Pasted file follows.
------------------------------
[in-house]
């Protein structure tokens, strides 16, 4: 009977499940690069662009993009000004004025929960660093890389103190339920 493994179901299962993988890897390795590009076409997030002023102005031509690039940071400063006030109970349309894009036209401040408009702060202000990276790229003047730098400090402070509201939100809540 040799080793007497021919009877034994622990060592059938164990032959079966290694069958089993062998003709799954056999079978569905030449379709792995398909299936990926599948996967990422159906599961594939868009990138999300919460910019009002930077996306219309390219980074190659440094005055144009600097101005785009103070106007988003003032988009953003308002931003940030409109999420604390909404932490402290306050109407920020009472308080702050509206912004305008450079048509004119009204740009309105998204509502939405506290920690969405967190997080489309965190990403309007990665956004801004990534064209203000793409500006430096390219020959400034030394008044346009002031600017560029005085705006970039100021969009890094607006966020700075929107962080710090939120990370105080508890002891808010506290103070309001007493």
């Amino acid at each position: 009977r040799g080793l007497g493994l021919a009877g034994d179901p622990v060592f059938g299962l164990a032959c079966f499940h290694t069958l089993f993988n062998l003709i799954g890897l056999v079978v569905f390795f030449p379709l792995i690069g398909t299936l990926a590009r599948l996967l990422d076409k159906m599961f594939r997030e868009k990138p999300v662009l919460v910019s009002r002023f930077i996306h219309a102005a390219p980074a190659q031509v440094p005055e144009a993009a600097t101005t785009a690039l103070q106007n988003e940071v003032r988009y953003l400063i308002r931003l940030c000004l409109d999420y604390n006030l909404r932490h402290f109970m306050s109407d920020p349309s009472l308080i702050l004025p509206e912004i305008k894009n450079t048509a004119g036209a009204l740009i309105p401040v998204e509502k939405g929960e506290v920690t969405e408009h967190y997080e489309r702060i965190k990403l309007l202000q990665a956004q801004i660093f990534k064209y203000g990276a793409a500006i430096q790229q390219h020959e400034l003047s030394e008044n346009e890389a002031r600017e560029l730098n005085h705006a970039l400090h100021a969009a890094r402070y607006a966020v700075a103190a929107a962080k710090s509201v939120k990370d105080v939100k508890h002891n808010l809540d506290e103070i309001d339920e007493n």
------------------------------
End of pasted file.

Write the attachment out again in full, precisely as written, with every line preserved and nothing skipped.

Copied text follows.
[in-house]
């Protein structure tokens, strides 16, 4: 009977499940690069662009993009000004004025929960660093890389103190339920 493994179901299962993988890897390795590009076409997030002023102005031509690039940071400063006030109970349309894009036209401040408009702060202000990276790229003047730098400090402070509201939100809540 040799080793007497021919009877034994622990060592059938164990032959079966290694069958089993062998003709799954056999079978569905030449379709792995398909299936990926599948996967990422159906599961594939868009990138999300919460910019009002930077996306219309390219980074190659440094005055144009600097101005785009103070106007988003003032988009953003308002931003940030409109999420604390909404932490402290306050109407920020009472308080702050509206912004305008450079048509004119009204740009309105998204509502939405506290920690969405967190997080489309965190990403309007990665956004801004990534064209203000793409500006430096390219020959400034030394008044346009002031600017560029005085705006970039100021969009890094607006966020700075929107962080710090939120990370105080508890002891808010506290103070309001007493």
């Amino acid at each position: 009977r040799g080793l007497g493994l021919a009877g034994d179901p622990v060592f059938g299962l164990a032959c079966f499940h290694t069958l089993f993988n062998l003709i799954g890897l056999v079978v569905f390795f030449p379709l792995i690069g398909t299936l990926a590009r599948l996967l990422d076409k159906m599961f594939r997030e868009k990138p999300v662009l919460v910019s009002r002023f930077i996306h219309a102005a390219p980074a190659q031509v440094p005055e144009a993009a600097t101005t785009a690039l103070q106007n988003e940071v003032r988009y953003l400063i308002r931003l940030c000004l409109d999420y604390n006030l909404r932490h402290f109970m306050s109407d920020p349309s009472l308080i702050l004025p509206e912004i305008k894009n450079t048509a004119g036209a009204l740009i309105p401040v998204e509502k939405g929960e506290v920690t969405e408009h967190y997080e489309r702060i965190k990403l309007l202000q990665a956004q801004i660093f990534k064209y203000g990276a793409a500006i430096q790229q390219h020959e400034l003047s030394e008044n346009e890389a002031r600017e560029l730098n005085h705006a970039l400090h100021a969009a890094r402070y607006a966020v700075a103190a929107a962080k710090s509201v939120k990370d105080v939100k508890h002891n808010l809540d506290e103070i309001d339920e007493n």